Kornmeier, J., and Bach, M. (2005). The Necker cube – an ambiguous figure disambiguated in early visual processing. Vision Res. 45, 955–960.

Pubmed Abstract | Pubmed Full Text | CrossRef Full Text

Kovacs, E., Mikó-Baráth, K., Markó, K., Hollódy, B., and Török, G. J. (2011). Ready to experience: binocular function is turned on earlier in preterm infants. Society for Neuroscience Annual Meeting, Washington.

Kovacs, I. (2000). Human development of perceptual organization. Vision Res. 40, 1301–1310.

Pubmed Abstract | Pubmed Full Text | CrossRef Full Text

Kovacs, I., and Eisenberg, M. (2005). “Human development of binocular rivalry,” in Binocular Rivalry, eds D. Alais, and R. Blake (Cambridge: MIT Press), 101–116.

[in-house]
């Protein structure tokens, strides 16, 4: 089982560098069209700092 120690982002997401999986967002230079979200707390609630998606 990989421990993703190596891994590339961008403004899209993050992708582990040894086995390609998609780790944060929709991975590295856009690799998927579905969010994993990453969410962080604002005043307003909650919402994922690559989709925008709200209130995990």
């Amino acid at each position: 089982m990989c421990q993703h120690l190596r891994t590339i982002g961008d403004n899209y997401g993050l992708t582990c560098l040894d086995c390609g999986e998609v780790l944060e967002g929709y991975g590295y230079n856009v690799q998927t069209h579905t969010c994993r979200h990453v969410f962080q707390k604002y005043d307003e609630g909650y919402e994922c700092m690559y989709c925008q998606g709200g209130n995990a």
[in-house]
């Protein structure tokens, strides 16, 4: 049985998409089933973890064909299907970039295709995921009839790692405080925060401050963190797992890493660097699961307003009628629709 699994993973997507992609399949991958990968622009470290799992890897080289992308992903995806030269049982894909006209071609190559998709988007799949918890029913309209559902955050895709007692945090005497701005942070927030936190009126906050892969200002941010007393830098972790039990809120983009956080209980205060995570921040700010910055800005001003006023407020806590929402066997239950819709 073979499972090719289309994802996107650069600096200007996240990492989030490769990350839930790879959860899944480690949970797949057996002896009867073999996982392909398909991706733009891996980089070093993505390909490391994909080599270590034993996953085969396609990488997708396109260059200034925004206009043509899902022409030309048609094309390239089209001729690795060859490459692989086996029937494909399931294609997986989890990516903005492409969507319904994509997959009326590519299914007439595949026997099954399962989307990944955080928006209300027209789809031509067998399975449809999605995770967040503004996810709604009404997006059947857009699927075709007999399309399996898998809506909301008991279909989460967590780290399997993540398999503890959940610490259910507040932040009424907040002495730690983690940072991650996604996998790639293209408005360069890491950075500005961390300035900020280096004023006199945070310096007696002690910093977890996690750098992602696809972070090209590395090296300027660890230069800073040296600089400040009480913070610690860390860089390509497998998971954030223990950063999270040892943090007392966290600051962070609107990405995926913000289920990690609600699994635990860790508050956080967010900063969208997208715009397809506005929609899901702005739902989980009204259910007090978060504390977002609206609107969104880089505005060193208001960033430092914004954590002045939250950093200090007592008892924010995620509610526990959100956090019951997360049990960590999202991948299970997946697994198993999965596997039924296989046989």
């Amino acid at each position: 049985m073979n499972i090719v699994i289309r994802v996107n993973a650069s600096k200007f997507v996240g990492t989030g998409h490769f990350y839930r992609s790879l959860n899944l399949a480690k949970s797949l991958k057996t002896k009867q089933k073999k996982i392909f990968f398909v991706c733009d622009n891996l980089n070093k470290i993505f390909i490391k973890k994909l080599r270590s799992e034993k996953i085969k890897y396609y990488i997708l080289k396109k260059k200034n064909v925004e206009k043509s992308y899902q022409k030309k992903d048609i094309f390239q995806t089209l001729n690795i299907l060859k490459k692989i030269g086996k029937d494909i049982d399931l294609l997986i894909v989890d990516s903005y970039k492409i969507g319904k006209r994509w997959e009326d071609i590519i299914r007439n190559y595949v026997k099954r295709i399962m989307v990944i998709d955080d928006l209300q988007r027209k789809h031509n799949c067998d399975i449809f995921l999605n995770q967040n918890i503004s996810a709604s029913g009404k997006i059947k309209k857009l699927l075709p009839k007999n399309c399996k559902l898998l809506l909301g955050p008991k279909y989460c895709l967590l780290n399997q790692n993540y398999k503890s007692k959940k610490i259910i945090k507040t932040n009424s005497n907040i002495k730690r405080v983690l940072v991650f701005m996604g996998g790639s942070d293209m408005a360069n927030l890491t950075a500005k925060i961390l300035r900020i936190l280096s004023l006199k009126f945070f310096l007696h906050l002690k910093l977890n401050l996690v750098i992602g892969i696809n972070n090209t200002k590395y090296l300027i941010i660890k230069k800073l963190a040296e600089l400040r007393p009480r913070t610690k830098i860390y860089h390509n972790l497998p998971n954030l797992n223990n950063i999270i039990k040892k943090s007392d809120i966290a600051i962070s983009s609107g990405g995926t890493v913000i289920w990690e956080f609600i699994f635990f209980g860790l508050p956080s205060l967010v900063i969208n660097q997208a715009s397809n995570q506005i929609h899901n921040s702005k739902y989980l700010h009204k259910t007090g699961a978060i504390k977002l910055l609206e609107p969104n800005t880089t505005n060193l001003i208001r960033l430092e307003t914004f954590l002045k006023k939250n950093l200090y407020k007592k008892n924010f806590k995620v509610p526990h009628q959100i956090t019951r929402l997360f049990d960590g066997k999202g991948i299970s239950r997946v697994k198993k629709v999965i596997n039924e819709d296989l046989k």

Kovacs, I., Kozma, P., Fehér, Á., and Benedek, G. (1999). Late maturation of visual spatial integration in humans. Proc. Natl. Acad. Sci. U.S.A. 96, 12204–12209.

Pubmed Abstract | Pubmed Full Text | CrossRef Full Text

Lee, S.-H., Blake, R., and Heeger, D. J. (2007). Hierarchy of cortical responses underlying binocular rivalry. Nat. Neurosci. 10, 1048–1054.

Pubmed Abstract | Pubmed Full Text | CrossRef Full Text

Lehky, S. R. (1995). Binocular rivalry is not chaotic. Proc. Biol. Sci. 259, 71–76.

Pubmed Abstract | Pubmed Full Text | CrossRef Full Text

Leopold, D. A., and Logothetis, N. K. (1999). Multistable phenomena: changing views in perception. Trends Cogn. Sci. (Regul. Ed.) 3, 254–264.

Pubmed Abstract | Pubmed Full Text | CrossRef Full Text